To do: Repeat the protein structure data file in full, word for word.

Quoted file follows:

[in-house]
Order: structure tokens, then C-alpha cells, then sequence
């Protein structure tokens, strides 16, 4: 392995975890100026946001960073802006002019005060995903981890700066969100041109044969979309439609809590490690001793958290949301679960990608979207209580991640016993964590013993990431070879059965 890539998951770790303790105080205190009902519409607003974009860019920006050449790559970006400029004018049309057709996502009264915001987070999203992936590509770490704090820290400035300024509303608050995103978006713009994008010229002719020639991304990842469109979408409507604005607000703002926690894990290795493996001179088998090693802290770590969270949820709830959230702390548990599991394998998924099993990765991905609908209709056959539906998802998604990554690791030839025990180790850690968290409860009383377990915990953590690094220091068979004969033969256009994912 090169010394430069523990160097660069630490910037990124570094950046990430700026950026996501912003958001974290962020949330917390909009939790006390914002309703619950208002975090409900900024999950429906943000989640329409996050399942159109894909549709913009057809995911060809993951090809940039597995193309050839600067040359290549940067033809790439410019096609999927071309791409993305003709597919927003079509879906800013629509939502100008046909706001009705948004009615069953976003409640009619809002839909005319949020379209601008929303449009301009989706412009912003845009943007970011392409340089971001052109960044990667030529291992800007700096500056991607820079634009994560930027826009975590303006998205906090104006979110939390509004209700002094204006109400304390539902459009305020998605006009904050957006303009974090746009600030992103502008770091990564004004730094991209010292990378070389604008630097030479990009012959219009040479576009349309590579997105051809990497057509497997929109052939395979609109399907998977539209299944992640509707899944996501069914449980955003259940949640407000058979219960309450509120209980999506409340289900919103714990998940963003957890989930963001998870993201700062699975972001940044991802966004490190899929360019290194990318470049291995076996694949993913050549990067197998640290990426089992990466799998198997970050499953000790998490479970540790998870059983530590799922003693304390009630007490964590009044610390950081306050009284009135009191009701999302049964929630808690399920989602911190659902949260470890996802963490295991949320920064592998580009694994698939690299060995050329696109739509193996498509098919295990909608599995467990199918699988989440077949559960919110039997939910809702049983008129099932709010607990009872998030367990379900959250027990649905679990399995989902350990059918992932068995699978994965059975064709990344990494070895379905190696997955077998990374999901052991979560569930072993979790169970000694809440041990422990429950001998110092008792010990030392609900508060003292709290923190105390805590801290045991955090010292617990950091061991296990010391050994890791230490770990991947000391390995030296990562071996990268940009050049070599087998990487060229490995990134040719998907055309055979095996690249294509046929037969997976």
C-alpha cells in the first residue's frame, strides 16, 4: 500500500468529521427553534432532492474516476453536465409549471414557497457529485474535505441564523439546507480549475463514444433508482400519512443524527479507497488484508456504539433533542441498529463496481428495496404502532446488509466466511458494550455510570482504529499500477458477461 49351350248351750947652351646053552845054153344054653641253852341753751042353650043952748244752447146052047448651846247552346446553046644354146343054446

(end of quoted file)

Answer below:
[in-house]
Order: structure tokens, then C-alpha cells, then sequence
């Protein structure tokens, strides 16, 4: 392995975890100026946001960073802006002019005060995903981890700066969100041109044969979309439609809590490690001793958290949301679960990608979207209580991640016993964590013993990431070879059965 890539998951770790303790105080205190009902519409607003974009860019920006050449790559970006400029004018049309057709996502009264915001987070999203992936590509770490704090820290400035300024509303608050995103978006713009994008010229002719020639991304990842469109979408409507604005607000703002926690894990290795493996001179088998090693802290770590969270949820709830959230702390548990599991394998998924099993990765991905609908209709056959539906998802998604990554690791030839025990180790850690968290409860009383377990915990953590690094220091068979004969033969256009994912 090169010394430069523990160097660069630490910037990124570094950046990430700026950026996501912003958001974290962020949330917390909009939790006390914002309703619950208002975090409900900024999950429906943000989640329409996050399942159109894909549709913009057809995911060809993951090809940039597995193309050839600067040359290549940067033809790439410019096609999927071309791409993305003709597919927003079509879906800013629509939502100008046909706001009705948004009615069953976003409640009619809002839909005319949020379209601008929303449009301009989706412009912003845009943007970011392409340089971001052109960044990667030529291992800007700096500056991607820079634009994560930027826009975590303006998205906090104006979110939390509004209700002094204006109400304390539902459009305020998605006009904050957006303009974090746009600030992103502008770091990564004004730094991209010292990378070389604008630097030479990009012959219009040479576009349309590579997105051809990497057509497997929109052939395979609109399907998977539209299944992640509707899944996501069914449980955003259940949640407000058979219960309450509120209980999506409340289900919103714990998940963003957890989930963001998870993201700062699975972001940044991802966004490190899929360019290194990318470049291995076996694949993913050549990067197998640290990426089992990466799998198997970050499953000790998490479970540790998870059983530590799922003693304390009630007490964590009044610390950081306050009284009135009191009701999302049964929630808690399920989602911190659902949260470890996802963490295991949320920064592998580009694994698939690299060995050329696109739509193996498509098919295990909608599995467990199918699988989440077949559960919110039997939910809702049983008129099932709010607990009872998030367990379900959250027990649905679990399995989902350990059918992932068995699978994965059975064709990344990494070895379905190696997955077998990374999901052991979560569930072993979790169970000694809440041990422990429950001998110092008792010990030392609900508060003292709290923190105390805590801290045991955090010292617990950091061991296990010391050994890791230490770990991947000391390995030296990562071996990268940009050049070599087998990487060229490995990134040719998907055309055979095996690249294509046929037969997976």
C-alpha cells in the first residue's frame, strides 16, 4: 500500500468529521427553534432532492474516476453536465409549471414557497457529485474535505441564523439546507480549475463514444433508482400519512443524527479507497488484508456504539433533542441498529463496481428495496404502532446488509466466511458494550455510570482504529499500477458477461 49351350248351750947652351646053552845054153344054653641253852341753751042353650043952748244752447146052047448651846247552346446553046644354146343054446